Autodesk, DS, Geomagic, IBM, Kubotek, PTC, Siemens, and other at COFES-Israel

The COFES (Congress on the Future of the Engineering Software) events that are annually held in April in Arizona by Cyon Research are quite well known as probably the only international multi-vendor conference with no direct marketing flavor. If you don’t know COFES visit www.cofes.com. This year the main global conference was complemented by two regional forums: in Moscow (in September) and in Tel Aviv, Israel (last week).

The Forum in Tel-Aviv was attended by about 80 people who represented all CAD/PLM
market leaders and a lot of interesting companies including international analytical agencies.

There were fourteen 12-minutes talks (including opening and concluding speeches) sectioned into four sessions. 45-minute breaks enabled some interesting informal meetings, for example I succeeded to talk to those 5 persons with whom I had had plans to meet.

Condensed format of both forums in Russia and Israel could not provide time for one of the key points of the Arizona COFES, its possibility to talk during outdoor walks. Here in Hilton Tel-Aviv the outdoor could be implemented by coming out to the terrace and feel envy to those relaxing on the beach – which was especially exciting for those who came to Israel from snowy and frosty countries.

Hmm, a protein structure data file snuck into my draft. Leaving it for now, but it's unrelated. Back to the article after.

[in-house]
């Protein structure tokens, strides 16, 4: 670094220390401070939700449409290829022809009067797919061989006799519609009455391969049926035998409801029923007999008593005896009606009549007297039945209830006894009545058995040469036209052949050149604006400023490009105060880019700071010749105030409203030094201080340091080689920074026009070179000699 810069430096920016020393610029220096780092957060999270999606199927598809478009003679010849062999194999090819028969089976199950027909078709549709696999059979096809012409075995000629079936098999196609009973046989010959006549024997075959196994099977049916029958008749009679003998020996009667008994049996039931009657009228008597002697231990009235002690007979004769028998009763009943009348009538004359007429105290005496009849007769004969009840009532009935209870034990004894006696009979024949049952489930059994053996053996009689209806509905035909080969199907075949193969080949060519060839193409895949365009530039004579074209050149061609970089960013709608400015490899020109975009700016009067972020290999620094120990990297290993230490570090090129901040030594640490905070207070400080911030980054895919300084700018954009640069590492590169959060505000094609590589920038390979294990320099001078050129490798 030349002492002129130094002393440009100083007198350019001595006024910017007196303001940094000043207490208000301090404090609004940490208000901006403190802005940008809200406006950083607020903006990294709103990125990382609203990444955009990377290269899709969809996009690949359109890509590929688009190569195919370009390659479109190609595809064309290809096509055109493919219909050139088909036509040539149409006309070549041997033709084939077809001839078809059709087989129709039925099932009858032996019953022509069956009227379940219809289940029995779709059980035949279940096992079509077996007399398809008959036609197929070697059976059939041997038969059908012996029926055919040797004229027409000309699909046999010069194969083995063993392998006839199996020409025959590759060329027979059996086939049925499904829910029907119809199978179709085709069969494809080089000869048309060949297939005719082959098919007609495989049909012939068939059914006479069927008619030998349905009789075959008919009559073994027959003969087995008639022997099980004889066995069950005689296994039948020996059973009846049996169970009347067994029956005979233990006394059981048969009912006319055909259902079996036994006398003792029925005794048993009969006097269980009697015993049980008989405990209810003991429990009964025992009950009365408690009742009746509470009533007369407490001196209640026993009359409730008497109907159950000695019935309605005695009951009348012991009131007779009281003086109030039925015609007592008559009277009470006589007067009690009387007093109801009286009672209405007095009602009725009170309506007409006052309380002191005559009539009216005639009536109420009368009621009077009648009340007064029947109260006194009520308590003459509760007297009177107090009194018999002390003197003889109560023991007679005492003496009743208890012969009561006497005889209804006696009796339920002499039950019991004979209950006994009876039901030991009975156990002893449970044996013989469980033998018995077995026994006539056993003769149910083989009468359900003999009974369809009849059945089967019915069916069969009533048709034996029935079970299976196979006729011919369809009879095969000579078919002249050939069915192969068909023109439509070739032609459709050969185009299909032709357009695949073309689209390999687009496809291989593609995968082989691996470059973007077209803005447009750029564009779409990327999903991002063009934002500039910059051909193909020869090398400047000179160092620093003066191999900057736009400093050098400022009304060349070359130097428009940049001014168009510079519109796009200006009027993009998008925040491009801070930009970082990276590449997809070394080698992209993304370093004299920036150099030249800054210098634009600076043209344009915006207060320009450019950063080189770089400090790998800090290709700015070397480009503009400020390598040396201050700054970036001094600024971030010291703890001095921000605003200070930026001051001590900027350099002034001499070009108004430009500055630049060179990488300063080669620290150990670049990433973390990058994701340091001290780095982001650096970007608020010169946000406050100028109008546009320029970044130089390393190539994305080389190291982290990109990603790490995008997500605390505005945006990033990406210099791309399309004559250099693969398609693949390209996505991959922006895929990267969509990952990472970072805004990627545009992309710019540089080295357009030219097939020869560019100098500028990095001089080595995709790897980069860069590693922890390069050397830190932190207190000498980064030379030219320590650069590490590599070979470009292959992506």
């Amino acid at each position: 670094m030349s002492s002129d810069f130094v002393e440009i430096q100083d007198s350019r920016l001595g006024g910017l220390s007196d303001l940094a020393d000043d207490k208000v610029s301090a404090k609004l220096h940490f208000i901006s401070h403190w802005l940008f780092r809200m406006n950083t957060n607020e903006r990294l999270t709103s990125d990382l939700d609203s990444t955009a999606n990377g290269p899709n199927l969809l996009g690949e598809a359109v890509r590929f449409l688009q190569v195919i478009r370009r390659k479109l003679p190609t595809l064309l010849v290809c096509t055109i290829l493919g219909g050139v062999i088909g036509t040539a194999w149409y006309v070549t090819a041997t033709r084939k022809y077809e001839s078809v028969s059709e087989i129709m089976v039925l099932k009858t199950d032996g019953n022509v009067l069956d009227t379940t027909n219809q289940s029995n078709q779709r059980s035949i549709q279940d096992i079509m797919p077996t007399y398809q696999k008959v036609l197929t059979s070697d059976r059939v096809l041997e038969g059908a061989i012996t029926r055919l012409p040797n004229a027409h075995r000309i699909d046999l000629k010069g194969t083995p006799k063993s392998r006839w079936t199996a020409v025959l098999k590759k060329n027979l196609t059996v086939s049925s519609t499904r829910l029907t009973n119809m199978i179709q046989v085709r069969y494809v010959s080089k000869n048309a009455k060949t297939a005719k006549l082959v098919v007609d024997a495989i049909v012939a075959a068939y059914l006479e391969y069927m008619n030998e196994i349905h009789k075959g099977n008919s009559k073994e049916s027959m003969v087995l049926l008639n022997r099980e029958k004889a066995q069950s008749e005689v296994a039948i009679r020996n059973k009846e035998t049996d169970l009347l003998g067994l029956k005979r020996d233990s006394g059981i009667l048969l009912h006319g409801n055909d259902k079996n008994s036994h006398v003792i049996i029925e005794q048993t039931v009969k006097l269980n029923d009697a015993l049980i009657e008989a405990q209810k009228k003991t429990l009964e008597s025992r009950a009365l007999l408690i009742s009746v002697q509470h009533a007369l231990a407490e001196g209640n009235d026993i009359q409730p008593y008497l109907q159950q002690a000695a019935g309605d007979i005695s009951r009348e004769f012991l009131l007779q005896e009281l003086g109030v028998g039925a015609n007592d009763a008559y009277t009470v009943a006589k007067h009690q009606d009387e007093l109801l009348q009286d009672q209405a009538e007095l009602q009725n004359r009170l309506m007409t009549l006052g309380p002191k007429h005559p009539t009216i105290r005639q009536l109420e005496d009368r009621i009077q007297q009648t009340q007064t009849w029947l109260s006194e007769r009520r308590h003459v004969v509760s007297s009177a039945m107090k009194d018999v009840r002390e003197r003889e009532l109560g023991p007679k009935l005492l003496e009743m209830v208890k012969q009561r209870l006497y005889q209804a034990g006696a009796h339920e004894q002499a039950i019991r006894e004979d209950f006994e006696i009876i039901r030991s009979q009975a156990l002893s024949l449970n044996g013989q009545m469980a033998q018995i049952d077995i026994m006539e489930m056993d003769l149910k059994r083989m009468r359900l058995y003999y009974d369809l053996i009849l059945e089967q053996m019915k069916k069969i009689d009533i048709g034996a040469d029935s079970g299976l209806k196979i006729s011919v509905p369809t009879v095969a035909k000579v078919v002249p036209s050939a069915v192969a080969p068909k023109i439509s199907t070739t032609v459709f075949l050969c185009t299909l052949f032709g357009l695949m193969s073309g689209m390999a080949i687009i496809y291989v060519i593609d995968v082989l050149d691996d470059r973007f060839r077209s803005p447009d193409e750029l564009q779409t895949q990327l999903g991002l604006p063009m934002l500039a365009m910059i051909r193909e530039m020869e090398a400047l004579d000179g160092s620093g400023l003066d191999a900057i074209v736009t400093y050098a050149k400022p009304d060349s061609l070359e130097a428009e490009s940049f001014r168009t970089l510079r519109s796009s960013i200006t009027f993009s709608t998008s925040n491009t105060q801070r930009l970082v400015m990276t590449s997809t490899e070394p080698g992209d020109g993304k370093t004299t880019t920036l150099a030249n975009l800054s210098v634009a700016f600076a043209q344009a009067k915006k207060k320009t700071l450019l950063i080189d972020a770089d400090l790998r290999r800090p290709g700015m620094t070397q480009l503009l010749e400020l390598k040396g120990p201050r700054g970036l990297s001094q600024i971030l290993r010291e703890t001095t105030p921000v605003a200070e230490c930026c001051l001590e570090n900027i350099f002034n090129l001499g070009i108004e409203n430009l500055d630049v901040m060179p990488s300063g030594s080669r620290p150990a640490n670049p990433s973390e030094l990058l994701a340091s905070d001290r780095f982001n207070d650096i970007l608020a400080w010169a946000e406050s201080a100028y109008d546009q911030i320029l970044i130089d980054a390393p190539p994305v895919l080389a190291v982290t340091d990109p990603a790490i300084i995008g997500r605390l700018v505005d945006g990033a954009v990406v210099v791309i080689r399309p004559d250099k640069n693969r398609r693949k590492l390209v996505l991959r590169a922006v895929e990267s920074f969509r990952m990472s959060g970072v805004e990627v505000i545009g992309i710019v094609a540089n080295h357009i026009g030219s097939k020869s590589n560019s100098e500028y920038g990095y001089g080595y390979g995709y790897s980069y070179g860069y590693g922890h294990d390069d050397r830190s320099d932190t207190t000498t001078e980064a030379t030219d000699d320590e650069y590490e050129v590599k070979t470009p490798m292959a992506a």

All the presentations were quite interesting, but I would give the first three places to correspondingly: Brian Shepherd (PTC), Chris De Neef (Fast Track Consulting, Belgium), and Eitan Yudilevich (BIRD Foundation, Israel).

In his concluding remarks, Brad Holtz characterized further COFES plans: for sure the next key event will be the full-scale 3-day COFES-2011 conference "Innovations in the Face of Complexity" in Arizona.

My brief characteristics of all the presentations along with 17 photos are given in the isicad.net article "Innovations Should be More Practical, Less Political. COFES-Israel Forum Report". There one can also read my comparison of COFES-Israel and COFES-Russia.

One point from that comparison is the following. Today in Russia, the topic of innovation is politically loaded, it goes top down and is mainly monopolized by the state. Therefore, people in labs and in small companies who practice innovations, automatically - according to the fundamentals of Russian culture, consider and interpret innovation ironically if not worse. However no politics, profanation, or irony can cancel the processes objectively demanded by society and history. I’d prefer to see a situation in Russia when practicioners consider innovation as not only politics and discuss such topics more seriously and pragmatically. At the same time, I don’t want to be considered na├»ve. Obviously such general and global topics like innovation, independently on countries, are inevitably politicized and give opportunities for additional profits to politicians and analysts: be such profits materialized or reputational or other. Really important is what then happens with innovation itself...

See also official page of COFES Israel and related posts in Oleg Shilovitsky blog.